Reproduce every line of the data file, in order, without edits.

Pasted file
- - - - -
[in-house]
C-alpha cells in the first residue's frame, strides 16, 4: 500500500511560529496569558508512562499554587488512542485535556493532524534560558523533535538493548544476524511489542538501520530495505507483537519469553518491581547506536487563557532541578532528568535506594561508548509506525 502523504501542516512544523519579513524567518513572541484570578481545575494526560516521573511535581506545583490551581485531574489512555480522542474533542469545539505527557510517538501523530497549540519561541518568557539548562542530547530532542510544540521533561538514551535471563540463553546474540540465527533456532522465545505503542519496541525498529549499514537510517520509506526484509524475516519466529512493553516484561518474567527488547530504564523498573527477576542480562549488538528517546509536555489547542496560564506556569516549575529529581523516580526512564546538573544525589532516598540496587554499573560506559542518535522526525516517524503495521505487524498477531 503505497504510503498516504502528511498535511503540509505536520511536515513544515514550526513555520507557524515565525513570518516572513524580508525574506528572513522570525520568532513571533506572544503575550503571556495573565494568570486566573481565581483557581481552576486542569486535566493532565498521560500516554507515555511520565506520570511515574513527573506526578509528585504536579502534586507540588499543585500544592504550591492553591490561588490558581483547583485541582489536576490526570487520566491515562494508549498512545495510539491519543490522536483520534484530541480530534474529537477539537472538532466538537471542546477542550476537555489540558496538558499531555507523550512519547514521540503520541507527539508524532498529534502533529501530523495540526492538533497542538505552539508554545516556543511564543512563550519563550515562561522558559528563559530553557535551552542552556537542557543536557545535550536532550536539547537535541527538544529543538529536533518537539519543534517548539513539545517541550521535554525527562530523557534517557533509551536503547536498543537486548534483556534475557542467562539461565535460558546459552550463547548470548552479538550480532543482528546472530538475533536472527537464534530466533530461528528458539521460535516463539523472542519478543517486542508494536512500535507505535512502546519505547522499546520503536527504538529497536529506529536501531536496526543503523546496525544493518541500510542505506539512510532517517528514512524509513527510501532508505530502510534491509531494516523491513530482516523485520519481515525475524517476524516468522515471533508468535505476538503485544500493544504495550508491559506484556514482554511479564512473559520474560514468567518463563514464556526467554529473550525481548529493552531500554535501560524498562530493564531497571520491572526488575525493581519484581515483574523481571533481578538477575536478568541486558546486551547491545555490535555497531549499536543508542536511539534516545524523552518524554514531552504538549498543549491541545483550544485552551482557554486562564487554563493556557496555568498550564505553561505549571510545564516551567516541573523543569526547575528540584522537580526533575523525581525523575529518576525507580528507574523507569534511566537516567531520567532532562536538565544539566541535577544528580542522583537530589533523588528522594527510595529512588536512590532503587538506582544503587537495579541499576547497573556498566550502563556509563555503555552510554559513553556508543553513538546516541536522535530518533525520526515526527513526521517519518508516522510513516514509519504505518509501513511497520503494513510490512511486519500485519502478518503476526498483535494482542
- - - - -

[in-house]
C-alpha cells in the first residue's frame, strides 16, 4: 500500500511560529496569558508512562499554587488512542485535556493532524534560558523533535538493548544476524511489542538501520530495505507483537519469553518491581547506536487563557532541578532528568535506594561508548509506525 502523504501542516512544523519579513524567518513572541484570578481545575494526560516521573511535581506545583490551581485531574489512555480522542474533542469545539505527557510517538501523530497549540519561541518568557539548562542530547530532542510544540521533561538514551535471563540463553546474540540465527533456532522465545505503542519496541525498529549499514537510517520509506526484509524475516519466529512493553516484561518474567527488547530504564523498573527477576542480562549488538528517546509536555489547542496560564506556569516549575529529581523516580526512564546538573544525589532516598540496587554499573560506559542518535522526525516517524503495521505487524498477531 503505497504510503498516504502528511498535511503540509505536520511536515513544515514550526513555520507557524515565525513570518516572513524580508525574506528572513522570525520568532513571533506572544503575550503571556495573565494568570486566573481565581483557581481552576486542569486535566493532565498521560500516554507515555511520565506520570511515574513527573506526578509528585504536579502534586507540588499543585500544592504550591492553591490561588490558581483547583485541582489536576490526570487520566491515562494508549498512545495510539491519543490522536483520534484530541480530534474529537477539537472538532466538537471542546477542550476537555489540558496538558499531555507523550512519547514521540503520541507527539508524532498529534502533529501530523495540526492538533497542538505552539508554545516556543511564543512563550519563550515562561522558559528563559530553557535551552542552556537542557543536557545535550536532550536539547537535541527538544529543538529536533518537539519543534517548539513539545517541550521535554525527562530523557534517557533509551536503547536498543537486548534483556534475557542467562539461565535460558546459552550463547548470548552479538550480532543482528546472530538475533536472527537464534530466533530461528528458539521460535516463539523472542519478543517486542508494536512500535507505535512502546519505547522499546520503536527504538529497536529506529536501531536496526543503523546496525544493518541500510542505506539512510532517517528514512524509513527510501532508505530502510534491509531494516523491513530482516523485520519481515525475524517476524516468522515471533508468535505476538503485544500493544504495550508491559506484556514482554511479564512473559520474560514468567518463563514464556526467554529473550525481548529493552531500554535501560524498562530493564531497571520491572526488575525493581519484581515483574523481571533481578538477575536478568541486558546486551547491545555490535555497531549499536543508542536511539534516545524523552518524554514531552504538549498543549491541545483550544485552551482557554486562564487554563493556557496555568498550564505553561505549571510545564516551567516541573523543569526547575528540584522537580526533575523525581525523575529518576525507580528507574523507569534511566537516567531520567532532562536538565544539566541535577544528580542522583537530589533523588528522594527510595529512588536512590532503587538506582544503587537495579541499576547497573556498566550502563556509563555503555552510554559513553556508543553513538546516541536522535530518533525520526515526527513526521517519518508516522510513516514509519504505518509501513511497520503494513510490512511486519500485519502478518503476526498483535494482542